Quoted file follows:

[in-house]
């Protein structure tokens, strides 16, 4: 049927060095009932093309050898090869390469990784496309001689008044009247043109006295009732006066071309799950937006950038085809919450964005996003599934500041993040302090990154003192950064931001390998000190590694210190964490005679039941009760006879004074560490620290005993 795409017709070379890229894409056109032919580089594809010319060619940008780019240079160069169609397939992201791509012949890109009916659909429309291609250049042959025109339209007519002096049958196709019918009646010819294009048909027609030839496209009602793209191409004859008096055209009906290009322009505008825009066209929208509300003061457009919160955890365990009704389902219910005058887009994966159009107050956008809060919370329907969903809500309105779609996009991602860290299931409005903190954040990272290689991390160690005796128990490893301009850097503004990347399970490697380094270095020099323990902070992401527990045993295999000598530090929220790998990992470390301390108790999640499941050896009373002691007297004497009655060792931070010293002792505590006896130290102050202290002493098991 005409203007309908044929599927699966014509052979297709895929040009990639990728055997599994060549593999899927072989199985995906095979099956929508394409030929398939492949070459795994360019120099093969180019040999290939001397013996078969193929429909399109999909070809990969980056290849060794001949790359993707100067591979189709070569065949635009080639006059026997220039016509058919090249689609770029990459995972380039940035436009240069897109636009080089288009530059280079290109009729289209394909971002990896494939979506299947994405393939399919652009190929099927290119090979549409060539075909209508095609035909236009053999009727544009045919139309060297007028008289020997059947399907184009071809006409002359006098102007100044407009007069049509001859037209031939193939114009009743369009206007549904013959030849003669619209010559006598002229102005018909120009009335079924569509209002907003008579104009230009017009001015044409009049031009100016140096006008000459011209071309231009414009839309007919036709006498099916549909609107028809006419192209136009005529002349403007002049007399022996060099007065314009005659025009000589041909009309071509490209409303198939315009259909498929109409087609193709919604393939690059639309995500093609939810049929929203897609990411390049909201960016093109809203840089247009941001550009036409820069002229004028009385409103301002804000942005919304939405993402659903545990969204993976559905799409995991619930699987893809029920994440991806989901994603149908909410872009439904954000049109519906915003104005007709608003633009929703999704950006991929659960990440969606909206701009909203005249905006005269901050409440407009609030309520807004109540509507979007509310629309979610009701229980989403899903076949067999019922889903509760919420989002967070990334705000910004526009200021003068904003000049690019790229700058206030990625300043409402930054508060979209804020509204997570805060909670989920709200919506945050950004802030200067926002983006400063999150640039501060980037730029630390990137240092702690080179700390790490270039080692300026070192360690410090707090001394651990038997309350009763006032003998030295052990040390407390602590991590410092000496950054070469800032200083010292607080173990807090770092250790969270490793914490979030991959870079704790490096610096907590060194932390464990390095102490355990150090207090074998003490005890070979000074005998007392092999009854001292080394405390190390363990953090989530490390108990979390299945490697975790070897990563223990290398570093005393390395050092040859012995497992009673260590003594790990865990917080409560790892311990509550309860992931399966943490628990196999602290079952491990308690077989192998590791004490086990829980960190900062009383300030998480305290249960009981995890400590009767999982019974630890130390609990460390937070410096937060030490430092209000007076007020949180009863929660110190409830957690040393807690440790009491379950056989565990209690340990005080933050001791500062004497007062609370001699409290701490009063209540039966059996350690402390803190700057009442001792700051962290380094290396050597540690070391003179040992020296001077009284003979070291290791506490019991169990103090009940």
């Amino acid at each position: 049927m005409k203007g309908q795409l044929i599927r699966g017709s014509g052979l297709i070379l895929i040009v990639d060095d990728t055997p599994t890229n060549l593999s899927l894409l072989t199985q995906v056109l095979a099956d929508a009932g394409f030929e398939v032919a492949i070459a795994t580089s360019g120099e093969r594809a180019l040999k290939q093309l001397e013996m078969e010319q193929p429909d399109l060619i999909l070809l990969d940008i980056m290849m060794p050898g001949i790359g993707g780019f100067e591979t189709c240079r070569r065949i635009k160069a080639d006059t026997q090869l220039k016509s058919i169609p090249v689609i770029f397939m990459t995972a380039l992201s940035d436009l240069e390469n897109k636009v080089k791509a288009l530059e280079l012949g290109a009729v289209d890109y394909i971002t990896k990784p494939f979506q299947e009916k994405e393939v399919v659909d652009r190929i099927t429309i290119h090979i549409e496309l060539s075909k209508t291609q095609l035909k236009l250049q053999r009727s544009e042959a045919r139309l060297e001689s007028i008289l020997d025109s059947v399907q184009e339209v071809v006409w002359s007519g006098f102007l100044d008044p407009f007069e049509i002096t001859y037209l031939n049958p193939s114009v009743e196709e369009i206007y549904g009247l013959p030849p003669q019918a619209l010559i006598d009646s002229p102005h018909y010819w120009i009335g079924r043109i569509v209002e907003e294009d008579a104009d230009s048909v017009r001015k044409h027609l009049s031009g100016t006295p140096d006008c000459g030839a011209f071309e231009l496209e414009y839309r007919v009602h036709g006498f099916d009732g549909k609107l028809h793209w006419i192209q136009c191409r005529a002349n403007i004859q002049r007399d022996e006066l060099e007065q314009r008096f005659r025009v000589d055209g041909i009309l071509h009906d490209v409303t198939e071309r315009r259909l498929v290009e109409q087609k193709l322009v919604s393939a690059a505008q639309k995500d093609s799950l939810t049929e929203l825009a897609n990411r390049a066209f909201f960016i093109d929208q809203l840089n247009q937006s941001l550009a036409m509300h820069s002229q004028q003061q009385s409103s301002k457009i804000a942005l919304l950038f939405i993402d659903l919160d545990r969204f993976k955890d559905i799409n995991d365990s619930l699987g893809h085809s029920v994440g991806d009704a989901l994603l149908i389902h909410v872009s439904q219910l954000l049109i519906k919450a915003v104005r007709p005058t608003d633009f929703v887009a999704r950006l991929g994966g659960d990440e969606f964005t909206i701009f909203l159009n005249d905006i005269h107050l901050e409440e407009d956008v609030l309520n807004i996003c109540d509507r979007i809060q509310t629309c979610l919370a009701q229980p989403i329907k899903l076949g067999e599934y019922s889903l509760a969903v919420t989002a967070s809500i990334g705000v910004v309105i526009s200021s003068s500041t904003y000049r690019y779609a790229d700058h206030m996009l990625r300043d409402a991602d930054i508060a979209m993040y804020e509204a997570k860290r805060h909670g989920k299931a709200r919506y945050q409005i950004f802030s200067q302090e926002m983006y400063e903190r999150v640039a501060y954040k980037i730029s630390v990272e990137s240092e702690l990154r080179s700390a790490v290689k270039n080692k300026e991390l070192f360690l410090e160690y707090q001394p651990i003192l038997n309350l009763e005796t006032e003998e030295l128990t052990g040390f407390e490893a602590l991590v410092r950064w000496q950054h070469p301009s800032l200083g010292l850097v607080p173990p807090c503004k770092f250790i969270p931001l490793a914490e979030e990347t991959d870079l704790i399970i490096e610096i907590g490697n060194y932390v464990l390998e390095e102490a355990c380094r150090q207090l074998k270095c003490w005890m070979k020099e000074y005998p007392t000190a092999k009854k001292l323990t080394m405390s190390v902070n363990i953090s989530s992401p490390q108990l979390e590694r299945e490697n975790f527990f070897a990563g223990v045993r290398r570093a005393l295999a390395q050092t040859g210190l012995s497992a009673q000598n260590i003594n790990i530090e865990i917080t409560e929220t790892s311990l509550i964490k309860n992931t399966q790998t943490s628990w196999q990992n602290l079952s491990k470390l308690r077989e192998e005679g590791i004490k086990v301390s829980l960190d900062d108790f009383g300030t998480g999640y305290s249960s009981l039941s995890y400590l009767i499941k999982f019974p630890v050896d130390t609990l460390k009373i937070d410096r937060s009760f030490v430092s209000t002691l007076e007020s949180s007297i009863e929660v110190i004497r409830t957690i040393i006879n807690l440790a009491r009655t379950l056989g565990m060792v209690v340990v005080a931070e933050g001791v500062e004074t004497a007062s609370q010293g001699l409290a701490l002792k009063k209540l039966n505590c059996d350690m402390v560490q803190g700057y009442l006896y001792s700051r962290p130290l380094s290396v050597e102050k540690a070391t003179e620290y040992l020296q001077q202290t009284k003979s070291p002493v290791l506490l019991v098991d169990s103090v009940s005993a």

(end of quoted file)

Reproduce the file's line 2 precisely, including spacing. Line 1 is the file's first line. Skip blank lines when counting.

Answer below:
């Protein structure tokens, strides 16, 4: 049927060095009932093309050898090869390469990784496309001689008044009247043109006295009732006066071309799950937006950038085809919450964005996003599934500041993040302090990154003192950064931001390998000190590694210190964490005679039941009760006879004074560490620290005993 795409017709070379890229894409056109032919580089594809010319060619940008780019240079160069169609397939992201791509012949890109009916659909429309291609250049042959025109339209007519002096049958196709019918009646010819294009048909027609030839496209009602793209191409004859008096055209009906290009322009505008825009066209929208509300003061457009919160955890365990009704389902219910005058887009994966159009107050956008809060919370329907969903809500309105779609996009991602860290299931409005903190954040990272290689991390160690005796128990490893301009850097503004990347399970490697380094270095020099323990902070992401527990045993295999000598530090929220790998990992470390301390108790999640499941050896009373002691007297004497009655060792931070010293002792505590006896130290102050202290002493098991 005409203007309908044929599927699966014509052979297709895929040009990639990728055997599994060549593999899927072989199985995906095979099956929508394409030929398939492949070459795994360019120099093969180019040999290939001397013996078969193929429909399109999909070809990969980056290849060794001949790359993707100067591979189709070569065949635009080639006059026997220039016509058919090249689609770029990459995972380039940035436009240069897109636009080089288009530059280079290109009729289209394909971002990896494939979506299947994405393939399919652009190929099927290119090979549409060539075909209508095609035909236009053999009727544009045919139309060297007028008289020997059947399907184009071809006409002359006098102007100044407009007069049509001859037209031939193939114009009743369009206007549904013959030849003669619209010559006598002229102005018909120009009335079924569509209002907003008579104009230009017009001015044409009049031009100016140096006008000459011209071309231009414009839309007919036709006498099916549909609107028809006419192209136009005529002349403007002049007399022996060099007065314009005659025009000589041909009309071509490209409303198939315009259909498929109409087609193709919604393939690059639309995500093609939810049929929203897609990411390049909201960016093109809203840089247009941001550009036409820069002229004028009385409103301002804000942005919304939405993402659903545990969204993976559905799409995991619930699987893809029920994440991806989901994603149908909410872009439904954000049109519906915003104005007709608003633009929703999704950006991929659960990440969606909206701009909203005249905006005269901050409440407009609030309520807004109540509507979007509310629309979610009701229980989403899903076949067999019922889903509760919420989002967070990334705000910004526009200021003068904003000049690019790229700058206030990625300043409402930054508060979209804020509204997570805060909670989920709200919506945050950004802030200067926002983006400063999150640039501060980037730029630390990137240092702690080179700390790490270039080692300026070192360690410090707090001394651990038997309350009763006032003998030295052990040390407390602590991590410092000496950054070469800032200083010292607080173990807090770092250790969270490793914490979030991959870079704790490096610096907590060194932390464990390095102490355990150090207090074998003490005890070979000074005998007392092999009854001292080394405390190390363990953090989530490390108990979390299945490697975790070897990563223990290398570093005393390395050092040859012995497992009673260590003594790990865990917080409560790892311990509550309860992931399966943490628990196999602290079952491990308690077989192998590791004490086990829980960190900062009383300030998480305290249960009981995890400590009767999982019974630890130390609990460390937070410096937060030490430092209000007076007020949180009863929660110190409830957690040393807690440790009491379950056989565990209690340990005080933050001791500062004497007062609370001699409290701490009063209540039966059996350690402390803190700057009442001792700051962290380094290396050597540690070391003179040992020296001077009284003979070291290791506490019991169990103090009940």